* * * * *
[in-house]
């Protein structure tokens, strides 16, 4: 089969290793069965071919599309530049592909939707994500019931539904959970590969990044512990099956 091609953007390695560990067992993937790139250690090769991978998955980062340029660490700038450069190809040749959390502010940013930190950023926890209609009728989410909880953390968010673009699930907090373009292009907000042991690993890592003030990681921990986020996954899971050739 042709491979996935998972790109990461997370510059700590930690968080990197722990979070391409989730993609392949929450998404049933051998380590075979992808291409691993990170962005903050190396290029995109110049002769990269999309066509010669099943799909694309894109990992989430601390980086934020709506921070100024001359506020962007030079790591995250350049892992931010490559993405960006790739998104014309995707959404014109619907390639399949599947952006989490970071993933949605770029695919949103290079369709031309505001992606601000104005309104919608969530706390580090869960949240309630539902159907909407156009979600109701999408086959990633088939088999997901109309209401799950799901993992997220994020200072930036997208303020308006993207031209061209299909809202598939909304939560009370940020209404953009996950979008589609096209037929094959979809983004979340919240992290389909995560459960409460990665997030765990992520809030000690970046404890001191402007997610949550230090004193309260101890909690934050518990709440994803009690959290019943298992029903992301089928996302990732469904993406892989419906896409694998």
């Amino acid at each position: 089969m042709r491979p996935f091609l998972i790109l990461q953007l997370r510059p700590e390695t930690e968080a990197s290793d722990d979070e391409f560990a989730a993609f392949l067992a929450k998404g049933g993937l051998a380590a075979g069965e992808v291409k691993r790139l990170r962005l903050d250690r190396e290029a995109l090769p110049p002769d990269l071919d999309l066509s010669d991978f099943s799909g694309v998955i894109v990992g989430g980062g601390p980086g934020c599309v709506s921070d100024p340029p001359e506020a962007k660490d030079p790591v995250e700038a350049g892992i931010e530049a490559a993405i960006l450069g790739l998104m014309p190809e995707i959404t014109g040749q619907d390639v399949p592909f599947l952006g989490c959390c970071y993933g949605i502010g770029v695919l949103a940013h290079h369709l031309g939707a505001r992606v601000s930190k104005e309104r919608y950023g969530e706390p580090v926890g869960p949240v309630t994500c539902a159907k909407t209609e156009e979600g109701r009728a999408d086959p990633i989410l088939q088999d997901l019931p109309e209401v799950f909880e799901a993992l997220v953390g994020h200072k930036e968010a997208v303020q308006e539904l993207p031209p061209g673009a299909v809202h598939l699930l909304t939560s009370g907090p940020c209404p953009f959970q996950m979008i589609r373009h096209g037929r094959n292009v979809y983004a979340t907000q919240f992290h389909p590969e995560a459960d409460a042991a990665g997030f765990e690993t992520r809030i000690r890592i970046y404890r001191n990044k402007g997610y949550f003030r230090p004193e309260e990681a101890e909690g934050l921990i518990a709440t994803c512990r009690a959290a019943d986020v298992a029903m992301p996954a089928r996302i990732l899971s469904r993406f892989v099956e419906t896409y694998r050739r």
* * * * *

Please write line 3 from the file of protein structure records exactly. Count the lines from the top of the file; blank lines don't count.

């Amino acid at each position: 089969m042709r491979p996935f091609l998972i790109l990461q953007l997370r510059p700590e390695t930690e968080a990197s290793d722990d979070e391409f560990a989730a993609f392949l067992a929450k998404g049933g993937l051998a380590a075979g069965e992808v291409k691993r790139l990170r962005l903050d250690r190396e290029a995109l090769p110049p002769d990269l071919d999309l066509s010669d991978f099943s799909g694309v998955i894109v990992g989430g980062g601390p980086g934020c599309v709506s921070d100024p340029p001359e506020a962007k660490d030079p790591v995250e700038a350049g892992i931010e530049a490559a993405i960006l450069g790739l998104m014309p190809e995707i959404t014109g040749q619907d390639v399949p592909f599947l952006g989490c959390c970071y993933g949605i502010g770029v695919l949103a940013h290079h369709l031309g939707a505001r992606v601000s930190k104005e309104r919608y950023g969530e706390p580090v926890g869960p949240v309630t994500c539902a159907k909407t209609e156009e979600g109701r009728a999408d086959p990633i989410l088939q088999d997901l019931p109309e209401v799950f909880e799901a993992l997220v953390g994020h200072k930036e968010a997208v303020q308006e539904l993207p031209p061209g673009a299909v809202h598939l699930l909304t939560s009370g907090p940020c209404p953009f959970q996950m979008i589609r373009h096209g037929r094959n292009v979809y983004a979340t907000q919240f992290h389909p590969e995560a459960d409460a042991a990665g997030f765990e690993t992520r809030i000690r890592i970046y404890r001191n990044k402007g997610y949550f003030r230090p004193e309260e990681a101890e909690g934050l921990i518990a709440t994803c512990r009690a959290a019943d986020v298992a029903m992301p996954a089928r996302i990732l899971s469904r993406f892989v099956e419906t896409y694998r050739r």